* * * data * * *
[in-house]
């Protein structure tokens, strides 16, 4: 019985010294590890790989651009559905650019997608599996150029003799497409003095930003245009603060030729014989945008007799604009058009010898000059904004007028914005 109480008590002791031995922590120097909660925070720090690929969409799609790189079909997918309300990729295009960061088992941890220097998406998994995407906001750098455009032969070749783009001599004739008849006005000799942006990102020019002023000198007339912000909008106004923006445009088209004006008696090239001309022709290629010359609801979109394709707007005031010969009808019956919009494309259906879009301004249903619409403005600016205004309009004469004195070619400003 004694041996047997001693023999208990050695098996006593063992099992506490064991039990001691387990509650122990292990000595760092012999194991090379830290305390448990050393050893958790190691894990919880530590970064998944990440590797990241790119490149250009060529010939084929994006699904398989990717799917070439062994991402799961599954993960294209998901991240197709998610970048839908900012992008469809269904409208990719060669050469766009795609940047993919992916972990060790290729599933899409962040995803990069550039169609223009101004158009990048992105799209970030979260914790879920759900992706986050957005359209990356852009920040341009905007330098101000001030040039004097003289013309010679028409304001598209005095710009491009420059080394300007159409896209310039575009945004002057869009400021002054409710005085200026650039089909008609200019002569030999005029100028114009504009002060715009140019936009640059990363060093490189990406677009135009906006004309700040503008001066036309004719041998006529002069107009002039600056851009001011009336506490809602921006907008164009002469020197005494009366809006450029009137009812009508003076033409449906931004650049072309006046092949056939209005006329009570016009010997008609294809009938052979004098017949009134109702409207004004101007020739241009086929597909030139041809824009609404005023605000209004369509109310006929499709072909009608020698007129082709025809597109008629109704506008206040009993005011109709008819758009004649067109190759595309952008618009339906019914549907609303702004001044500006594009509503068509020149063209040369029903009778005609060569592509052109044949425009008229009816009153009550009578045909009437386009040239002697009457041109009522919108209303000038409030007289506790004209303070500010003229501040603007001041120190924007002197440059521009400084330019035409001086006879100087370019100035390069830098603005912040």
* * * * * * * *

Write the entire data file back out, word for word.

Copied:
[in-house]
């Protein structure tokens, strides 16, 4: 019985010294590890790989651009559905650019997608599996150029003799497409003095930003245009603060030729014989945008007799604009058009010898000059904004007028914005 109480008590002791031995922590120097909660925070720090690929969409799609790189079909997918309300990729295009960061088992941890220097998406998994995407906001750098455009032969070749783009001599004739008849006005000799942006990102020019002023000198007339912000909008106004923006445009088209004006008696090239001309022709290629010359609801979109394709707007005031010969009808019956919009494309259906879009301004249903619409403005600016205004309009004469004195070619400003 004694041996047997001693023999208990050695098996006593063992099992506490064991039990001691387990509650122990292990000595760092012999194991090379830290305390448990050393050893958790190691894990919880530590970064998944990440590797990241790119490149250009060529010939084929994006699904398989990717799917070439062994991402799961599954993960294209998901991240197709998610970048839908900012992008469809269904409208990719060669050469766009795609940047993919992916972990060790290729599933899409962040995803990069550039169609223009101004158009990048992105799209970030979260914790879920759900992706986050957005359209990356852009920040341009905007330098101000001030040039004097003289013309010679028409304001598209005095710009491009420059080394300007159409896209310039575009945004002057869009400021002054409710005085200026650039089909008609200019002569030999005029100028114009504009002060715009140019936009640059990363060093490189990406677009135009906006004309700040503008001066036309004719041998006529002069107009002039600056851009001011009336506490809602921006907008164009002469020197005494009366809006450029009137009812009508003076033409449906931004650049072309006046092949056939209005006329009570016009010997008609294809009938052979004098017949009134109702409207004004101007020739241009086929597909030139041809824009609404005023605000209004369509109310006929499709072909009608020698007129082709025809597109008629109704506008206040009993005011109709008819758009004649067109190759595309952008618009339906019914549907609303702004001044500006594009509503068509020149063209040369029903009778005609060569592509052109044949425009008229009816009153009550009578045909009437386009040239002697009457041109009522919108209303000038409030007289506790004209303070500010003229501040603007001041120190924007002197440059521009400084330019035409001086006879100087370019100035390069830098603005912040």